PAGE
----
Wednesday, February 09, 2005

The end of laws: H.R. 418

The Irregular times has a post about H.R. 418 and I have to say, this is some scary stuff. If this should pass, well, it is yet another step towards total control:

H.R. 418, a bill currently before the U.S. Congress, reads in part as follows:

`(1) IN GENERAL- Notwithstanding any other provision of law, the Secretary of Homeland Security shall have the authority to waive, and shall waive, all laws such Secretary, in such Secretary’s sole discretion, determines necessary to ensure expeditious construction of the barriers and roads under this section.

`(2) NO JUDICIAL REVIEW- Notwithstanding any other provision of law (statutory or nonstatutory), no court shall have jurisdiction–
`(A) to hear any cause or claim arising from any action undertaken, or any decision made, by the Secretary of Homeland Security pursuant to paragraph (1); or`(B) to order compensatory, declaratory, injunctive, equitable, or any other relief for damage alleged to arise from any such action or decision.’

Let me restate that in plain English for you: If H.R. 418 is passed into law, the Secretary of Homeland Security, a Bush appointee nobody elected, will have the right to declare null and void any law...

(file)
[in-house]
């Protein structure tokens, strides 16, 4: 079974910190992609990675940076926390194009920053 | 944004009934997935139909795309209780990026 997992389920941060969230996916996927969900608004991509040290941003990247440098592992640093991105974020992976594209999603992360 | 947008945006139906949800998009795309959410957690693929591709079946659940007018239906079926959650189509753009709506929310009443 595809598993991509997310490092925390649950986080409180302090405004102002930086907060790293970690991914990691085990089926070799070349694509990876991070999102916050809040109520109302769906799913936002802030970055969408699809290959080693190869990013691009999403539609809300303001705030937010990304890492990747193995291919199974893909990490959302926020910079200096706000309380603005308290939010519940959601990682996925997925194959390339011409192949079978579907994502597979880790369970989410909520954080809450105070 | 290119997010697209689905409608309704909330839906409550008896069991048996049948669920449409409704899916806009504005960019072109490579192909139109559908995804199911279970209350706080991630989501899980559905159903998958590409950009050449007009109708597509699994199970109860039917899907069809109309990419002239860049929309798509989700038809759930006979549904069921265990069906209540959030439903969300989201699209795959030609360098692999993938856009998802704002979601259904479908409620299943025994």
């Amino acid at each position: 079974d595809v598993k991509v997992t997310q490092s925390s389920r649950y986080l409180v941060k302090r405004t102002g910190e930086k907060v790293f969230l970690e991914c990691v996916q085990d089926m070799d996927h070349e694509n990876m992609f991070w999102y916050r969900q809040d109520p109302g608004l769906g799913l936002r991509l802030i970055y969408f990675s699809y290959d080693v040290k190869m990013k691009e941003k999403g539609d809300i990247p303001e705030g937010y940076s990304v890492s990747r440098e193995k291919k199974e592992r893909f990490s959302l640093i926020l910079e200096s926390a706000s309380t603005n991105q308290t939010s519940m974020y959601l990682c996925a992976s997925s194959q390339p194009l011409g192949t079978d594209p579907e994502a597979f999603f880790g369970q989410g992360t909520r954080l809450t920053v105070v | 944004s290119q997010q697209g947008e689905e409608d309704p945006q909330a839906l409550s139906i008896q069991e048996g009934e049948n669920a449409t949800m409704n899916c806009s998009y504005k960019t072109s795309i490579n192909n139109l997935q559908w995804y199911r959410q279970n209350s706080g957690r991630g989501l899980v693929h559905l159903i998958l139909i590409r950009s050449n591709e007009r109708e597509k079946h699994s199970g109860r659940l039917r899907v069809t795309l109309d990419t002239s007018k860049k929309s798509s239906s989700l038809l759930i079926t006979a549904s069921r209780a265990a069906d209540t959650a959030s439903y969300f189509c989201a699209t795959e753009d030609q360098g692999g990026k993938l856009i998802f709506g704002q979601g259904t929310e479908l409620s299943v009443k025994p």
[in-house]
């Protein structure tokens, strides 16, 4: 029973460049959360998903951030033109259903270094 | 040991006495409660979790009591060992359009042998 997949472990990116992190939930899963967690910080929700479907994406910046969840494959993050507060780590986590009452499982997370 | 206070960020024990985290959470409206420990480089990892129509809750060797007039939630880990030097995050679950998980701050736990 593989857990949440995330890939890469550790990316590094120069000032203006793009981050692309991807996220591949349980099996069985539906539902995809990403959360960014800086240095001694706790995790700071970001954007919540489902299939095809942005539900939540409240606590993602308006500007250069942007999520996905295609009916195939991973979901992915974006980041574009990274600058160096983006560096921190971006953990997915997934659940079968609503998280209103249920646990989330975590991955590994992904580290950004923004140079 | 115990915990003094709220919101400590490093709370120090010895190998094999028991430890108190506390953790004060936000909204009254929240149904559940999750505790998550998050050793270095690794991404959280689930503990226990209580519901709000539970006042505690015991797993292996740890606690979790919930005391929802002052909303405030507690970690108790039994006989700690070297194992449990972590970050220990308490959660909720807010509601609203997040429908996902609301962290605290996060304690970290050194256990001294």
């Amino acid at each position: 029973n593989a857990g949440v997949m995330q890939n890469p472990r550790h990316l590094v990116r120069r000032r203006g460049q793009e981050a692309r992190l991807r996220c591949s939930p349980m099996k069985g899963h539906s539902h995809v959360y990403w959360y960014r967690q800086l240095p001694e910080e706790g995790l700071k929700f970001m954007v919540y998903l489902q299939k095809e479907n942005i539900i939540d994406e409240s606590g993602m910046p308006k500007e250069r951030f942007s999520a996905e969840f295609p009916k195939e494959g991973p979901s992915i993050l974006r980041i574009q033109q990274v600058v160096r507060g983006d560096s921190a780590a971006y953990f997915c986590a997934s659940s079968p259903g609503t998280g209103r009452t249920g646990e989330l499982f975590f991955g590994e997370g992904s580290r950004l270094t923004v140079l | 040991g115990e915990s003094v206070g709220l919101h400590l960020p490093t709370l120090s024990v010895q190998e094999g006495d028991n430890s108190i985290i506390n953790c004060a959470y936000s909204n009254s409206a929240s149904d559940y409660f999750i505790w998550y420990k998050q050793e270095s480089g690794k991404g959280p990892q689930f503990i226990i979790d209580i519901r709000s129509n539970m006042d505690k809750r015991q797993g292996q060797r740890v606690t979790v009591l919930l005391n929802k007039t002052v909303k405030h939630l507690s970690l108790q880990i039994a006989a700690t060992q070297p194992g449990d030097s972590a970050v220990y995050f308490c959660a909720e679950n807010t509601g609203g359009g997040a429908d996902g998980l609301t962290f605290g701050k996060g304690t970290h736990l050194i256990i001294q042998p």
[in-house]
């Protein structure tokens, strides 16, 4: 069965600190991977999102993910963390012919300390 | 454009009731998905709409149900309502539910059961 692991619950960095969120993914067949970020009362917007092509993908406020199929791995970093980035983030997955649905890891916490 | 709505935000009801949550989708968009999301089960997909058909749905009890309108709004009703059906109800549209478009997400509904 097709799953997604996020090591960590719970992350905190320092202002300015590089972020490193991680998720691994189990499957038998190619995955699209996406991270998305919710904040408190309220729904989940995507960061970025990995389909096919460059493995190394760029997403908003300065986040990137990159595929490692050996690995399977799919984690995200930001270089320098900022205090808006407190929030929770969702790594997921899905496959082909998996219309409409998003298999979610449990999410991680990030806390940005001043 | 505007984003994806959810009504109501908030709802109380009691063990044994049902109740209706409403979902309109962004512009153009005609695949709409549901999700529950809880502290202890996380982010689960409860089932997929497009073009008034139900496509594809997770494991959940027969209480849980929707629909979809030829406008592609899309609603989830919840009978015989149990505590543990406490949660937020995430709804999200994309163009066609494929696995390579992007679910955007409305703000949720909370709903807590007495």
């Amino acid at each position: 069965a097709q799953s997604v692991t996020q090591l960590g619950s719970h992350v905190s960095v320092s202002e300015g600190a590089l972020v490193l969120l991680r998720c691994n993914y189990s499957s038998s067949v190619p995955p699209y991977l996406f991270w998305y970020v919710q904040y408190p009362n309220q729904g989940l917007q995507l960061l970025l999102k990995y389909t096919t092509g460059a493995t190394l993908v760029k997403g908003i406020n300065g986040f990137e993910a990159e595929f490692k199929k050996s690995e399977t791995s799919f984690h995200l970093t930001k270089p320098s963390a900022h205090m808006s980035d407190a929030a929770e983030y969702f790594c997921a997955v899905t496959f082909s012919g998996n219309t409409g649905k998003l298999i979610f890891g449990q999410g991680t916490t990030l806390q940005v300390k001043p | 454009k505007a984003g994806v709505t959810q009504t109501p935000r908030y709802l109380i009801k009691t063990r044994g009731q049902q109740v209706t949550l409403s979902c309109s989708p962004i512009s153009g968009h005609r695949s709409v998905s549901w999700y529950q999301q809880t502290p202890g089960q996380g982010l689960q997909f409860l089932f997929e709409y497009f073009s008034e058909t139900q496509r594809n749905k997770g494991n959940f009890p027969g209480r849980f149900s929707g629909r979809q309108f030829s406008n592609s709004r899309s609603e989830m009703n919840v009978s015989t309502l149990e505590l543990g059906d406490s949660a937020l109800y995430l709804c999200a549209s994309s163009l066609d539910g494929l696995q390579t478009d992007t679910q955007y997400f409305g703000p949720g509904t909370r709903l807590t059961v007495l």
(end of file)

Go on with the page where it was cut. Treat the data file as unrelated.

No judges will have the ability to overrule the Secretary of Homeland Security’s judgment in declaring null and void ANY LAW.

Let me put it in even starker terms: if H.R. 418 is passed into law, the Secretary of Homeland Security can declare null and void any law whenever she or he feels like it, and in doing so can’t be overruled by anyone… except, of course, the President, George W. Bush. Does that make you feel comfortable?

Under this bill, the Bush administration would be granted the right to declare null and void any law, something that until now has been the job of the Congress or the courts. And under this bill, the courts have no ability to challenge the actions of the Bush administration.

Bye bye, checks and balances.

Bye bye, due process.

Bye bye, judicial review.

Bye bye, civil rights.

This is how police states happen, friends.

And guess who’s behind it.

Republicans? Why, no, it couldn’t be! Republicans are the party of the little guy standing against the nasty elitist system, right? Republicans are for small government, right? Republicans don’t want some bureaucrat in Washington, D.C. to control your life, right?

Think again. Of the 126 members of Congress who have formally thrown their support behind this bill, 98.4% are Republican. That’s right, folks, this bill is 98.4% Republican pure. And it’s not just a couple of loony birds who are pushing this bill, either. The loony birds have taken over the loony bin: More than half of the 234 Republican members of the House of Representatives have signed their names to this bill, indicating their support. This bill is going places, unless we do something to stop it.


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